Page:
The court continued, “In the case at bar, Carrier has provided no reasons why its desire for sealing overcomes the public’s legitimate interest in the record compiled by this legal proceeding. The purported settlement agreement contains a confidentiality clause, which presumably is at the heart of this sealing request. But the parties’ (or one party’s) desire for confidentiality does not override the public’s interest in open proceedings when disputes require the Court’s intervention. Certainly Carrier’s motion contains no authority supporting such an outcome.”

Thus, parties seeking to enforce confidential settlement agreements should be on notice that confidentiality cannot be assured in federal court. If confidentiality is vital, consideration should be given to possibly including enforcement mechanisms through arbitration or a simple state-law, state-court breach of contract action.

Mark your calendars

The annual Federal Civil Practice Seminar will be held Friday, Dec. 16, in Indianapolis.•


John Maley,, is a partner with Barnes & Thornburg, LLP, practicing federal and state litigation, employment matters, and appeals. The opinions expressed in this column are the author’s.


Post a comment to this story

We reserve the right to remove any post that we feel is obscene, profane, vulgar, racist, sexually explicit, abusive, or hateful.
You are legally responsible for what you post and your anonymity is not guaranteed.
Posts that insult, defame, threaten, harass or abuse other readers or people mentioned in Indiana Lawyer editorial content are also subject to removal. Please respect the privacy of individuals and refrain from posting personal information.
No solicitations, spamming or advertisements are allowed. Readers may post links to other informational websites that are relevant to the topic at hand, but please do not link to objectionable material.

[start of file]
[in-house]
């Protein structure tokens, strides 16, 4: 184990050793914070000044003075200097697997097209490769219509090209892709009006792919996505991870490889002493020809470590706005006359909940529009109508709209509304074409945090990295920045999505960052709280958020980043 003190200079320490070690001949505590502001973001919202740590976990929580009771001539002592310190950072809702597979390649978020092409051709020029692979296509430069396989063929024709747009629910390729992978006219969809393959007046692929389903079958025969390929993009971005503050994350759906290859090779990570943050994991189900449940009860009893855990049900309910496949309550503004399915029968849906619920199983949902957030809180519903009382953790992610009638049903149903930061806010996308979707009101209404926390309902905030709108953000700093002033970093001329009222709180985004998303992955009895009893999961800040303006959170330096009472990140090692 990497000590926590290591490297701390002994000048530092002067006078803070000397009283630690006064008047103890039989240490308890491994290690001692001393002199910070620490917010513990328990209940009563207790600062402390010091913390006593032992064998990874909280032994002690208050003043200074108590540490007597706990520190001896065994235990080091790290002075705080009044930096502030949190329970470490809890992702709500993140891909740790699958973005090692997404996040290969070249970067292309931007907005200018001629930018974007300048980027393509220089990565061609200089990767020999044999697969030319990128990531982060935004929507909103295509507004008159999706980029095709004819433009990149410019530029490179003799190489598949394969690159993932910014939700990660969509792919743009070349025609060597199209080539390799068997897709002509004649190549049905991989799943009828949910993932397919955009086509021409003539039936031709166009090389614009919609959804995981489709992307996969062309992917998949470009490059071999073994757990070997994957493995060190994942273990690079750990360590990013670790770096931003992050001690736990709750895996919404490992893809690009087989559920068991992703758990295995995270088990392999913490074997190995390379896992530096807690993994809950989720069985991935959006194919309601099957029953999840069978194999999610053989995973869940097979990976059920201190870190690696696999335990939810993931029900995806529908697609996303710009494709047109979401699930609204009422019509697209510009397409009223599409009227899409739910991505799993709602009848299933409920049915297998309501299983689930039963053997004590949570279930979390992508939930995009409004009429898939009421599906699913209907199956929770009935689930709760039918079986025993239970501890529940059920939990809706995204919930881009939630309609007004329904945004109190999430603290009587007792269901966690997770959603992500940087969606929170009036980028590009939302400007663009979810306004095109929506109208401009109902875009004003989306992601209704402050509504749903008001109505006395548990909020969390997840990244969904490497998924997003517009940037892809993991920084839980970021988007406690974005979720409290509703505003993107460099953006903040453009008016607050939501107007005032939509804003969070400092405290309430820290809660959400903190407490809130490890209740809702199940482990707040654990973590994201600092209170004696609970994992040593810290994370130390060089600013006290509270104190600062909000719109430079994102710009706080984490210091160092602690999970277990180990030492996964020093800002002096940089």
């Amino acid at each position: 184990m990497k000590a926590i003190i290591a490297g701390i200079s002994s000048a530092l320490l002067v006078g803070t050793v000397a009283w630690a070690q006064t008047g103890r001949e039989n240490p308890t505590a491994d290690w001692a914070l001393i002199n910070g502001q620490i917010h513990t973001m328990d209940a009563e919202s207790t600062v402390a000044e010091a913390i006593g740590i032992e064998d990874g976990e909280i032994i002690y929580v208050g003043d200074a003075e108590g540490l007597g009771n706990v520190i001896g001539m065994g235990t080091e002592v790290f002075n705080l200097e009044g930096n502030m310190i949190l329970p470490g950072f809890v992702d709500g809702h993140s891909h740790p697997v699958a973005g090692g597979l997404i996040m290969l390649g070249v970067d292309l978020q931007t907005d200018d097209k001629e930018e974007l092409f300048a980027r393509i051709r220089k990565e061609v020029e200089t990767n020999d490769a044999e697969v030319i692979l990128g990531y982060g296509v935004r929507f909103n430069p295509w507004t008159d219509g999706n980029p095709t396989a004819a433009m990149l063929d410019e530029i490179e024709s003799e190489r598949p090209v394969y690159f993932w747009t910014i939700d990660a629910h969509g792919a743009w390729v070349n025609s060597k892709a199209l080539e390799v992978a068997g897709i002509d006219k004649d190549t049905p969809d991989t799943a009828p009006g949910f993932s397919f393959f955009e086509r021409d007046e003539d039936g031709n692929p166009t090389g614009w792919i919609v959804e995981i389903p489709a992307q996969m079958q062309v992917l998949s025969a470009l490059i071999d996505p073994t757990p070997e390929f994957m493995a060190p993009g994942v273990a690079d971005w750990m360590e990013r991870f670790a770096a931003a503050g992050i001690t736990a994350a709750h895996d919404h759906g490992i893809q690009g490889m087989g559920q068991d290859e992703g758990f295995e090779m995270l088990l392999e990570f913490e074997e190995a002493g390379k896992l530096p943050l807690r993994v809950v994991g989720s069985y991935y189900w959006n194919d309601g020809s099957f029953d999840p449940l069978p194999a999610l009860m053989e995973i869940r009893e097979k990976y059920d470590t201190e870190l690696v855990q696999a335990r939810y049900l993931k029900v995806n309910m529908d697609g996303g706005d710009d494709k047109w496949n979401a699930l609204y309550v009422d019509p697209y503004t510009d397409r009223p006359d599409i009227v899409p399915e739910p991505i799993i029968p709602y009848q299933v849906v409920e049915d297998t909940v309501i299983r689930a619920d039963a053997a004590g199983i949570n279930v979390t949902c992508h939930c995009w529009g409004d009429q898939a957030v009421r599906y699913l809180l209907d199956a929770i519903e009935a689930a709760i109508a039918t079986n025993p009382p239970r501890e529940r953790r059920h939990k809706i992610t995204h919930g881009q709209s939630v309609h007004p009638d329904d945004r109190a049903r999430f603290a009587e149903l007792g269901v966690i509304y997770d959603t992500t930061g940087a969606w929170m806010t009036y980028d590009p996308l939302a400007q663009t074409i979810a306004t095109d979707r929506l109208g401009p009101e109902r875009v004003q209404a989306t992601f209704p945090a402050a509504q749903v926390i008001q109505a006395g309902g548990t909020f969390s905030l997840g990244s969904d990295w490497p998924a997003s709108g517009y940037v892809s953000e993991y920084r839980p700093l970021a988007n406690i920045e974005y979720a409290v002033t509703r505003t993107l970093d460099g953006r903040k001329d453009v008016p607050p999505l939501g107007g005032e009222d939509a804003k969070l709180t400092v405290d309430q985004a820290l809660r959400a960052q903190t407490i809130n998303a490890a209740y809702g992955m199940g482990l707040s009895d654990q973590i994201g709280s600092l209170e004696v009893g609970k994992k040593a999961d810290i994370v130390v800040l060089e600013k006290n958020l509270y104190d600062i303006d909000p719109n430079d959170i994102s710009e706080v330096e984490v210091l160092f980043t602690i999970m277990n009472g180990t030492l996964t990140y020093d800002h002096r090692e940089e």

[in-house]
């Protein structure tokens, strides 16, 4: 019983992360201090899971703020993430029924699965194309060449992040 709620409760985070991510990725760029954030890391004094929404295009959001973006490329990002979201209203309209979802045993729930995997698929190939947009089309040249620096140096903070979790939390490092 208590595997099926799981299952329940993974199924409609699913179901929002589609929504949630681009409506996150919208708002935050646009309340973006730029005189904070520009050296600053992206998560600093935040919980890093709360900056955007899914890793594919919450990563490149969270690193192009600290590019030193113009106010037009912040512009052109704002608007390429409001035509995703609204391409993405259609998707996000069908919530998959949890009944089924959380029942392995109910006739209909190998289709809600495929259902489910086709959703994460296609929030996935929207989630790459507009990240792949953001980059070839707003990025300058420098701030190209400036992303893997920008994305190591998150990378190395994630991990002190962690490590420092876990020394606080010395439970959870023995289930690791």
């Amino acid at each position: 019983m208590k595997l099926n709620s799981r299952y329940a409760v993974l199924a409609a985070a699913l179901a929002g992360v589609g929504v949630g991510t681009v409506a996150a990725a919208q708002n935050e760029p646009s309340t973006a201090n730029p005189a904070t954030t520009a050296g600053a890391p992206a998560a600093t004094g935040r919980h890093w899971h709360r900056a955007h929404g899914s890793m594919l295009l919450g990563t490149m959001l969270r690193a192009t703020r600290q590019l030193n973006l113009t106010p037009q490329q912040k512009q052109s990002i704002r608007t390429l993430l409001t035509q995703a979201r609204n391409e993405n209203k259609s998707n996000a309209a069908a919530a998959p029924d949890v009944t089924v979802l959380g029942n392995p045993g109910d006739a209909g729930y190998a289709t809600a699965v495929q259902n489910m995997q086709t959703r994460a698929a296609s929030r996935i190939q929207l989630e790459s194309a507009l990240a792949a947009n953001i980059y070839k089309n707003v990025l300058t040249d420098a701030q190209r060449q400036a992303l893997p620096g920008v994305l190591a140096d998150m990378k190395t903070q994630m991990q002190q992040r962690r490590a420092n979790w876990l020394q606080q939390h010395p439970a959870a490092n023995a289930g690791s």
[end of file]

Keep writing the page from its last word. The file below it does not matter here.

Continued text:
We may remove messages that are unrelated to the topic, encourage illegal activity, use all capital letters or are unreadable.

Messages that are flagged by readers as objectionable will be reviewed and may or may not be removed. Please do not flag a post simply because you disagree with it.

Sponsored by
Subscribe to Indiana Lawyer
  1. I commend Joe for standing up to this tyrant attorney! You ask why? Well I’m one of David Steele victims. I was in desperate need of legal help to protect my child, David saw an opportunity, and he demanded I pay him $3000. Cash. As I received motions and orders from court he did nothing! After weeks of emails asking him to address the legal issues, he responded by saying he was “on vacation “and I should be so lucky to have “my attorney” reply. Finally after lie on top of lie I asked for a full refund, which he refused. He then sent me “bills” for things he never did, such as, his appearance in the case and later claimed he withdrew. He never filed one document / motion for my case! When I finally demanded he refund my money he then turn to threats which scared my family for our lives. It seem unreal we couldn’t believe this guy. I am now over $100,000 in debt digging out of the legal mess he caused my family. Later I was finally able to hire another law office. I met Joe and we worked diligently on my case. I soon learn Joe had a passion for helping people. As anyone who has been through a legal battle it is exhausting. Joe was always more than happy to help or address an issue. Joe was knowledgeable about all my concerns at the same time he was able to reduce the stress and anxieties of my case. He would stay late and come in early, he always went the extra mile to help in any way he could. I can only imagine what Joe and his family has been through, my prayers go out to him and all the victims.